Holiday Compassion All Year Long by Kimberly Wiefling (Wiefling Consulting)

Business Trip Struggles

(This article was originally published on www.svprojectmanagement.com)

This time of year in the US many people, including me and my family, celebrate Christmas. It’s the most important holiday for us, and it’s a time of year when people seem more tuned in to the connections among all human beings. It seems to me that people are a wee bit nicer to each other. We take time to be with our families, and we tell our friends how much they mean to us. As far as holidays go, it’s a very big deal. Because I’m traveling on business 2-3 weeks a month I’m typically arriving home in Silicon Valley, California, from Japan just in time to be jet lagged all through the holiday season. This year, however, my last week of work before Christmas was in Houston, Texas, so instead of being jet lagged I’m merely burnt out. Well, burnt to a crisp, actually – like a piece of bacon cooked in a greasy skillet on extra high heat for about an hour longer than normal. Toast! Continue reading

Stick a Fork in 2011 and Call it DONE! by Kimberly Wiefling (Wiefling Consulting)

2012-New-Year-Ahead

(This article was originally published on www.svprojectmanagement.com)

In my timezone I’ve got just a bit over one more day to go in 2011. Personally I always welcome the end of one year and the beginning of the next. It feels like a fresh start to me. It’s been a great year in many ways, but now that I have worked with people from over 50 different countries I tend to feel personally impacted by most of the disasters that occur around the world (Japan, Thailand, etc.), and I’m eager to put a few of this year’s catastrophe’s behind me. And I prefer looking to the future to thinking about the past. Before we bid farewell to 2011, however, let’s reflect on the significant events of the past year. Continue reading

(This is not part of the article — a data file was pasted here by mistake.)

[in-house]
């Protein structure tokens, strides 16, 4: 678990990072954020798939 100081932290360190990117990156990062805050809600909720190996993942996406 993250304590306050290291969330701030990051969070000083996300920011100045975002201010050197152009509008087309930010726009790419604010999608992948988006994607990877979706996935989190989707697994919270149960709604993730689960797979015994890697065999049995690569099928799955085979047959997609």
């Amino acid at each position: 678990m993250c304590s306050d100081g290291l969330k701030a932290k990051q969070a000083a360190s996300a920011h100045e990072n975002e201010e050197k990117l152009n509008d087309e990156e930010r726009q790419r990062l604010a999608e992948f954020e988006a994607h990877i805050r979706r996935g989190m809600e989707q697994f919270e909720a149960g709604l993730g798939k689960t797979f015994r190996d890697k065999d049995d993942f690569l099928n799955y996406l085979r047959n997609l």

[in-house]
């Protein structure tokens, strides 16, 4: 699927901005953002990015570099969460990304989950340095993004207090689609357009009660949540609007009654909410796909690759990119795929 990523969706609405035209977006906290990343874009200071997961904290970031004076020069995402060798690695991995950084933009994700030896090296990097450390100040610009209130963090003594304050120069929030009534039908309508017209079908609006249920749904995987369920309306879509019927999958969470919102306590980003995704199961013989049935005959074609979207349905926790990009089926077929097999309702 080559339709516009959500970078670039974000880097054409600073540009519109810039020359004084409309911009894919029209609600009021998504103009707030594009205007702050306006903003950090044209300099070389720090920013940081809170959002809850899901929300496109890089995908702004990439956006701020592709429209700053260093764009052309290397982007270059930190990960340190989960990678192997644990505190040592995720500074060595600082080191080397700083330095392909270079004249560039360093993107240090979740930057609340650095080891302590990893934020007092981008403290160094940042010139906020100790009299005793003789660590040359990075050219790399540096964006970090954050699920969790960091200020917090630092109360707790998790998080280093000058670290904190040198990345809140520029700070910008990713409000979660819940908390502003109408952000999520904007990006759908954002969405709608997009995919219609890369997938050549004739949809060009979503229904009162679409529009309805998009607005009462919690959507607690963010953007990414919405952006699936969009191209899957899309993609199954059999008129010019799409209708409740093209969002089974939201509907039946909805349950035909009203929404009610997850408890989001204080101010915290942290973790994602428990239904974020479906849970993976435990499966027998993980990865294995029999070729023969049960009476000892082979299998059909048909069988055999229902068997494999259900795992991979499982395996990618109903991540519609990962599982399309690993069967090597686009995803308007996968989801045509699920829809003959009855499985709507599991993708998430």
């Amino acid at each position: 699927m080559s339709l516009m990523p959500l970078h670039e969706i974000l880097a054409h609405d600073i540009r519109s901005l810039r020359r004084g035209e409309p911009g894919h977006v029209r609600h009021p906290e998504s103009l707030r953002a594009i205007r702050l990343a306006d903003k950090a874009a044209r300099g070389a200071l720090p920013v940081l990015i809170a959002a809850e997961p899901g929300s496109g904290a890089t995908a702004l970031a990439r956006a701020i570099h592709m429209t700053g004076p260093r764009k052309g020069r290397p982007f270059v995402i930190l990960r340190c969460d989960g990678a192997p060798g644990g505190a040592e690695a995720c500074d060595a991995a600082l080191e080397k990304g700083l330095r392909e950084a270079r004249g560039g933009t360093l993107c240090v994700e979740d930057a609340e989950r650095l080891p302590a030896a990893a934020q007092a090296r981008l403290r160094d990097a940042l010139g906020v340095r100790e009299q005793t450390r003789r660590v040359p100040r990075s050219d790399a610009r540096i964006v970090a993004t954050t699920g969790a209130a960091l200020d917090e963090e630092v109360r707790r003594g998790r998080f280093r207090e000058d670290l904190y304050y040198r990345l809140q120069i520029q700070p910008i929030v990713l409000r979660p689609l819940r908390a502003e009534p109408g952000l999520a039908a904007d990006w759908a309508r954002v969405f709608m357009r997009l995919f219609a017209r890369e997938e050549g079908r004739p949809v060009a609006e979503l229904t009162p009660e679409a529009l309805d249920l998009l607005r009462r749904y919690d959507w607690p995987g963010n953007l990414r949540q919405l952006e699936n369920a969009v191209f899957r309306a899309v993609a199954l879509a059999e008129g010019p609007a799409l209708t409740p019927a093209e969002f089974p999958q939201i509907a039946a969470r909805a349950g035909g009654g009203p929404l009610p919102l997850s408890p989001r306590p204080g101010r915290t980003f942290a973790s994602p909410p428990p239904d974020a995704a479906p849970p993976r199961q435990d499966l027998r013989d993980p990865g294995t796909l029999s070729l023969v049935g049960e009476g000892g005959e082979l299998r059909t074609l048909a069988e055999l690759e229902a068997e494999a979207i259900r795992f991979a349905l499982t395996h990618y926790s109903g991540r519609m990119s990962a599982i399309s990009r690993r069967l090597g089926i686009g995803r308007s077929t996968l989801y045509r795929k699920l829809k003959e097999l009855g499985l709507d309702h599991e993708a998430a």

Leadership Lessons from a Heart-wrenching Tragedy

Originally published on ProjectConnections.com April 2011.

Pardon me if I’m not my normally humorous self. I’m obsessing on disaster these days after the recent quake, tsunami, and nuclear power plant tragedies in Japan. While there have been plenty of tragedies in the past that could have consumed my emotional bandwidth (see the complete list on Wikipedia if you don’t already feel like self-medicating with tequila), this is much more personal. Just about every month for the last five years I’ve flown to Japan to work for a couple of weeks. From my home in the Silicon Valley, Japan seemed a long way off. Until now, that is.

On March 11 at 4:00 AM the iPhone on my bed table rang. It was my dad calling from my parents’ home in Florida. “Get up! Your friends are in trouble,” he said. I don’t know what he thought I could do about a natural disaster occurring over 5,000 miles away, but that’s my dad—no matter how dire the circumstances, he always thinks there’s something a person can do to make a positive difference.Continue reading

New Year, New Decade, Same Old Problems?

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“I long to accomplish a great and noble task; but it is my chief duty to accomplish small tasks as if they were great and noble.” – Helen Keller

It’s the beginning of a whole new year and an entirely new decade. What do you want to be saying on Dec. 31, 2019? My wish for you is that you won’t be looking back with regret.  Personally, 10 years from now I intend to be looking back on a decade of surprising breakthroughs and unprecedented progress towards becoming the kind of leader I admire and the kind of human being I aspire to be.  And I sure don’t want the people of this Earth to be facing the same problems then that we’re facing now in this world.  (Nope!  Let’s have new and more exciting problems to tackle in 2020!)Continue reading

Onboard a Flying Swine Flu Screening Clinic

worlddoctorfluI’m healthy and I have proof!  Yes, indeedy, I have a cheerful yellow A4 size piece of paper from the Japanese government that testifies to the fact that I survived and passed a quarantine inspection.  That’s no small matter, to be sure, but it pales in comparison to surviving: 1) the hellish drive from my home to the San Francisco Airport, 2) the security inspection line at the airport, where well-meaning security guards who remind me of my mother bellow admonitions like “Take your shoes off!”, 3) airline food, 4) economy seating (the meaning of numb-bummosis should be clear even to people who are NOT medical professionals), 5) Eight channels of mildly uninspiring movies to choose from on the 10 hour flight.Continue reading